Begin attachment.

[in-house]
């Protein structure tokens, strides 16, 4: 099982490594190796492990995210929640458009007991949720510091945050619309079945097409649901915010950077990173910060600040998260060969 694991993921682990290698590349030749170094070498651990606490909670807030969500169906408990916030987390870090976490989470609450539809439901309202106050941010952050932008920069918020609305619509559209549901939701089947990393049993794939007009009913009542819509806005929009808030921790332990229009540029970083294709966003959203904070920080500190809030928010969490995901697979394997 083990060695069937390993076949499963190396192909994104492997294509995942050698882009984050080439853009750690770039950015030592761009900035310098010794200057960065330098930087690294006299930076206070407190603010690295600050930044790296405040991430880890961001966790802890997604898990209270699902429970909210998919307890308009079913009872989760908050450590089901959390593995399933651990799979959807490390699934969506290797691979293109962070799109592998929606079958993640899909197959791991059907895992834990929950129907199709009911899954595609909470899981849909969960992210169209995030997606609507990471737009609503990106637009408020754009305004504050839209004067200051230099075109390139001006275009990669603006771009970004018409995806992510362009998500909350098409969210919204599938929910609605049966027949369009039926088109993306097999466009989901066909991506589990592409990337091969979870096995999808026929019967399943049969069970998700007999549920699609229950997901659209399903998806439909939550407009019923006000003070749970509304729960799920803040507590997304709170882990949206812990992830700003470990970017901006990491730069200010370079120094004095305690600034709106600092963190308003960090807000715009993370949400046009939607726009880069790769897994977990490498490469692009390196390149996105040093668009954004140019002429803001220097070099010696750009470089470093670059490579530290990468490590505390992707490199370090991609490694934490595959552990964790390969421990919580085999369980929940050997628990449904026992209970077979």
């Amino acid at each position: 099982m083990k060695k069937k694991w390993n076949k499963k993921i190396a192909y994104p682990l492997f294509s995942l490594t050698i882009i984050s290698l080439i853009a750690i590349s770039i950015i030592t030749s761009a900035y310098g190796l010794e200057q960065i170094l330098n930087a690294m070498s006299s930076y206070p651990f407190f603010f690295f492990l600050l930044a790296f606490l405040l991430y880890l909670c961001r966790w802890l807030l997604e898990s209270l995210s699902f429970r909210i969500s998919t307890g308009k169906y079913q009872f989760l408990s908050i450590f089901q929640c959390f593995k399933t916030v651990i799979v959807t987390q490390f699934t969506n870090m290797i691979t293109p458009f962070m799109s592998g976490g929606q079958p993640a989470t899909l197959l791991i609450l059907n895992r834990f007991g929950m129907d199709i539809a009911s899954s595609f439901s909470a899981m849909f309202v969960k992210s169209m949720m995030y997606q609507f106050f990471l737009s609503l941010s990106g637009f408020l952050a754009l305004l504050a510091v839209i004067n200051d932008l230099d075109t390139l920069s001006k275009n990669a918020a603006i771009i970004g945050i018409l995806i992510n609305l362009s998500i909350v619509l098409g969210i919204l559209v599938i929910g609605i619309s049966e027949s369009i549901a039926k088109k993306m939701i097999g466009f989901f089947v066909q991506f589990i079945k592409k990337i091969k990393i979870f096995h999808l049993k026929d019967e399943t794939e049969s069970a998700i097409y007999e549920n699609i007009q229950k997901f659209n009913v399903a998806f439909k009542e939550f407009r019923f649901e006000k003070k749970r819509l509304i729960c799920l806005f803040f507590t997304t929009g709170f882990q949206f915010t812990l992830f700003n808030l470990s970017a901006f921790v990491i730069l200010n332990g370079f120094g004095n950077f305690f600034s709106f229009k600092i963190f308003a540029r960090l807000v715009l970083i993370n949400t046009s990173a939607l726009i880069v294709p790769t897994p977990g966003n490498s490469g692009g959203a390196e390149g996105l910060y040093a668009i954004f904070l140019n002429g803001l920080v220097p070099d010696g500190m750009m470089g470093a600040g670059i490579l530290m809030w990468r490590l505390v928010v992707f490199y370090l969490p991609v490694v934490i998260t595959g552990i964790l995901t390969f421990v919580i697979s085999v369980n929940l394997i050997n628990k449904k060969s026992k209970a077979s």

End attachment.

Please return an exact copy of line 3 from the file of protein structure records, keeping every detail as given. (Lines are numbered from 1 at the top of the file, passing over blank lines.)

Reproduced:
């Amino acid at each position: 099982m083990k060695k069937k694991w390993n076949k499963k993921i190396a192909y994104p682990l492997f294509s995942l490594t050698i882009i984050s290698l080439i853009a750690i590349s770039i950015i030592t030749s761009a900035y310098g190796l010794e200057q960065i170094l330098n930087a690294m070498s006299s930076y206070p651990f407190f603010f690295f492990l600050l930044a790296f606490l405040l991430y880890l909670c961001r966790w802890l807030l997604e898990s209270l995210s699902f429970r909210i969500s998919t307890g308009k169906y079913q009872f989760l408990s908050i450590f089901q929640c959390f593995k399933t916030v651990i799979v959807t987390q490390f699934t969506n870090m290797i691979t293109p458009f962070m799109s592998g976490g929606q079958p993640a989470t899909l197959l791991i609450l059907n895992r834990f007991g929950m129907d199709i539809a009911s899954s595609f439901s909470a899981m849909f309202v969960k992210s169209m949720m995030y997606q609507f106050f990471l737009s609503l941010s990106g637009f408020l952050a754009l305004l504050a510091v839209i004067n200051d932008l230099d075109t390139l920069s001006k275009n990669a918020a603006i771009i970004g945050i018409l995806i992510n609305l362009s998500i909350v619509l098409g969210i919204l559209v599938i929910g609605i619309s049966e027949s369009i549901a039926k088109k993306m939701i097999g466009f989901f089947v066909q991506f589990i079945k592409k990337i091969k990393i979870f096995h999808l049993k026929d019967e399943t794939e049969s069970a998700i097409y007999e549920n699609i007009q229950k997901f659209n009913v399903a998806f439909k009542e939550f407009r019923f649901e006000k003070k749970r819509l509304i729960c799920l806005f803040f507590t997304t929009g709170f882990q949206f915010t812990l992830f700003n808030l470990s970017a901006f921790v990491i730069l200010n332990g370079f120094g004095n950077f305690f600034s709106f229009k600092i963190f308003a540029r960090l807000v715009l970083i993370n949400t046009s990173a939607l726009i880069v294709p790769t897994p977990g966003n490498s490469g692009g959203a390196e390149g996105l910060y040093a668009i954004f904070l140019n002429g803001l920080v220097p070099d010696g500190m750009m470089g470093a600040g670059i490579l530290m809030w990468r490590l505390v928010v992707f490199y370090l969490p991609v490694v934490i998260t595959g552990i964790l995901t390969f421990v919580i697979s085999v369980n929940l394997i050997n628990k449904k060969s026992k209970a077979s």